Capt. Fola Akinkuotu
Air transport passengers in Nigeria will now start getting compensations for delayed, cancelled or overbooked flights from this week, writes Adeola Akinremi
If you've ever arrived at the Murtala Mohammed International Airports in Lagos or any of the nation’s airports after a long hour travel without your luggage arriving with you, it can be a nightmare trying to figure out why the luggage is left behind in the country where you embarked on the journey. In most cases, passengers are left in such difficult situation without help from the carrier. Perhaps more worrisome to passengers these days is cancellations and delays of some local and international flights without prior notice. In all of those cases, the airline owes you for your trouble. Sometimes it's good customer service, and other times it's the law.
From this week, erring airlines will no longer go scot- free as passengers flying from Nigeria will be able to enforce their rights through the law. The Federal Government, through the Nigerian Civil Aviation Authority (NCAA) will this Friday begin the implementation of the passengers’ Bill of Rights, which seeks massive compensations for passengers whose rights are unnecessarily trampled upon by the airlines especially the domestic operators.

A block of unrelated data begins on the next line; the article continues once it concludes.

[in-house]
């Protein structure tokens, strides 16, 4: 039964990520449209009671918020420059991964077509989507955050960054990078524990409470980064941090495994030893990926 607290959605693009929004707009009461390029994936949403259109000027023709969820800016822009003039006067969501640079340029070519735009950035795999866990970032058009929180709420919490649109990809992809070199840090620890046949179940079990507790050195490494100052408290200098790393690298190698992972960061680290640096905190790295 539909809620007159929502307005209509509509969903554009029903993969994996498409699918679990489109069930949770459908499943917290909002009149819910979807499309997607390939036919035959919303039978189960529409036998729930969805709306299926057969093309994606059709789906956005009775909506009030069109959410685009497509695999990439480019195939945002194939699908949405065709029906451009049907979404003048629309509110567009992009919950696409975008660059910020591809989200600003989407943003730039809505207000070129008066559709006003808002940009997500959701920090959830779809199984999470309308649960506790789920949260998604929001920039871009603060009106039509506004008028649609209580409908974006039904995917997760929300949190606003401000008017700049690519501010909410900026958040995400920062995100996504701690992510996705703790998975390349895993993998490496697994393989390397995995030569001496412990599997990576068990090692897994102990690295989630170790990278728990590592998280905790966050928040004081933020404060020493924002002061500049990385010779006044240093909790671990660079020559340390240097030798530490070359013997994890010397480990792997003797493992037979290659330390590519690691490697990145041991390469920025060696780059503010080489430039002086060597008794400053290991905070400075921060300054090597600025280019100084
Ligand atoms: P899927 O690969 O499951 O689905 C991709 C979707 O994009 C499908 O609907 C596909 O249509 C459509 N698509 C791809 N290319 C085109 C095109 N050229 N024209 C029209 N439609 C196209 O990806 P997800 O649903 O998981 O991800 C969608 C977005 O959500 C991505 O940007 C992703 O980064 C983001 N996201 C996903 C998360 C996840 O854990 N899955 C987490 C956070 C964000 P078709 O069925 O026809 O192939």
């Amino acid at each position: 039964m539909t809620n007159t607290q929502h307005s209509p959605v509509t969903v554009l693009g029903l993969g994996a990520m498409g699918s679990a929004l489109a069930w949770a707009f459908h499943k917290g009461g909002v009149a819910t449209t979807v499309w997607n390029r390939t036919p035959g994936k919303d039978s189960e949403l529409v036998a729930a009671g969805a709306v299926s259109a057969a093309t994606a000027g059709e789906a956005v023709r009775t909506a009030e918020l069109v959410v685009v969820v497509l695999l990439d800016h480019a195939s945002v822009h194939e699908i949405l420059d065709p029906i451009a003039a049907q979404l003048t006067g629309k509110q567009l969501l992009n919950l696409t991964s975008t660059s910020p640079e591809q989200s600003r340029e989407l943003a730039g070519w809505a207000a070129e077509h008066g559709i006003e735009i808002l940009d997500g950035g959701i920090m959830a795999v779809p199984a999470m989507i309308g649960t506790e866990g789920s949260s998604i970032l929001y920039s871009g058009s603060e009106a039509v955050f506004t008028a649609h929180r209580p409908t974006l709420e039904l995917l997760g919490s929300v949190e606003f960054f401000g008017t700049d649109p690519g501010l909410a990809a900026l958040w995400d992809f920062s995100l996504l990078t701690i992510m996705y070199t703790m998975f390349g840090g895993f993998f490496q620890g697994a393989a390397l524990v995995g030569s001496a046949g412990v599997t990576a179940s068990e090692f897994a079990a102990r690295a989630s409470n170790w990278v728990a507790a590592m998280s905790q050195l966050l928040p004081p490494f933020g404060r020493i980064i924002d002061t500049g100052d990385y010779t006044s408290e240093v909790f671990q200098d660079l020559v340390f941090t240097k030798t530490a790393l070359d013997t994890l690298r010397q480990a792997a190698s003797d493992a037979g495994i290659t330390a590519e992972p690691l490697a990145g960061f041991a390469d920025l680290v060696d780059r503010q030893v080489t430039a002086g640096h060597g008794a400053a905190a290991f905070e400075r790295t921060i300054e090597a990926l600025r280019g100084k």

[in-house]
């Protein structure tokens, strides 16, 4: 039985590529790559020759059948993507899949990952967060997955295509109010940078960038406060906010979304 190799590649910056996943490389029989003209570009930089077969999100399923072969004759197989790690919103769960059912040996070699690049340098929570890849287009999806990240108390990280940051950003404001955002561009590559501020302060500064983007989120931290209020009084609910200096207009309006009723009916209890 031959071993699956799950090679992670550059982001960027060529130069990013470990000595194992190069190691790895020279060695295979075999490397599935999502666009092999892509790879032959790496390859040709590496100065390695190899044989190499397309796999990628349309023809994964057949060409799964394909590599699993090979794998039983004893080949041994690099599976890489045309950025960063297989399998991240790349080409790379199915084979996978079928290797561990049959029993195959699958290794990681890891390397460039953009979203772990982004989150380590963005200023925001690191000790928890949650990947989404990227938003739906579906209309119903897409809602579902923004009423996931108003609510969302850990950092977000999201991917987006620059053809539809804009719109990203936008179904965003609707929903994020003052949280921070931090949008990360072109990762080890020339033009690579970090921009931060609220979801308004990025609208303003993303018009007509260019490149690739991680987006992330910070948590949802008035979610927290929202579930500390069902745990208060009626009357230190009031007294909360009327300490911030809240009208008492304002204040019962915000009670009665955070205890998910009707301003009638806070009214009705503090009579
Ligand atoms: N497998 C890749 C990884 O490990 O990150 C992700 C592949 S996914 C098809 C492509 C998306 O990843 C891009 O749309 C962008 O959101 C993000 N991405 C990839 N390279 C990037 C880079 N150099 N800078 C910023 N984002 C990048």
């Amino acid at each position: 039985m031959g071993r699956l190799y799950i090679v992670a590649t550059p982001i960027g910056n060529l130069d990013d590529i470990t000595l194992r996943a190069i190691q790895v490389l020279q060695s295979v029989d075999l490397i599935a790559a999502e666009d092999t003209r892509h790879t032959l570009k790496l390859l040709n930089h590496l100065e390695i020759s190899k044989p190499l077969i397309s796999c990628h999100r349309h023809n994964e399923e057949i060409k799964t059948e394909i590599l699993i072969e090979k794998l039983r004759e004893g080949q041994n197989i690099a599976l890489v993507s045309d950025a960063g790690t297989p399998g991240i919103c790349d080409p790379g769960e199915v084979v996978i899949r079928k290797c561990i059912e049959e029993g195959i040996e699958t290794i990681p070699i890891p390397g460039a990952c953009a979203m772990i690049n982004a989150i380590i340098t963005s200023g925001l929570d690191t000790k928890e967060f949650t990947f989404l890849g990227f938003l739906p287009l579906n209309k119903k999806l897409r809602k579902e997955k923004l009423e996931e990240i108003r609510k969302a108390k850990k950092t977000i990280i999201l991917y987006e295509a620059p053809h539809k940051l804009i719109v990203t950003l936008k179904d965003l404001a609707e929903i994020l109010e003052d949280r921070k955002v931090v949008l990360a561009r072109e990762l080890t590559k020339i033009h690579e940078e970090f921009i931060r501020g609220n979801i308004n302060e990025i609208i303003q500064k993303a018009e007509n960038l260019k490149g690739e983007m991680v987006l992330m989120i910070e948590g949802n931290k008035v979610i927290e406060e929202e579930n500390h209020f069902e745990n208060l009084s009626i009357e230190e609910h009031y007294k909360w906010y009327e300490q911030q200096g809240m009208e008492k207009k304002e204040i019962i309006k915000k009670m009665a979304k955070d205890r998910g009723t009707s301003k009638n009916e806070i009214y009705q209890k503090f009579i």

For instance, if you're bumped from a flight involuntarily, or you arrive at your destination and your luggage is delayed, you're entitled to a refund, not just vouchers or a discount on a future flight often offer by airlines.
The Bill of Rights says: “If you are involuntarily denied boarding, the airline must explain your rights in a written document, which must state how the airline decides who gets to stay on an oversold flight. You may keep your ticket and use it on another flight. If you choose to make alternative arrangements, you can request an “involuntary refund” for the ticket. You have a right to choose between quiet and entertainment in-flight.”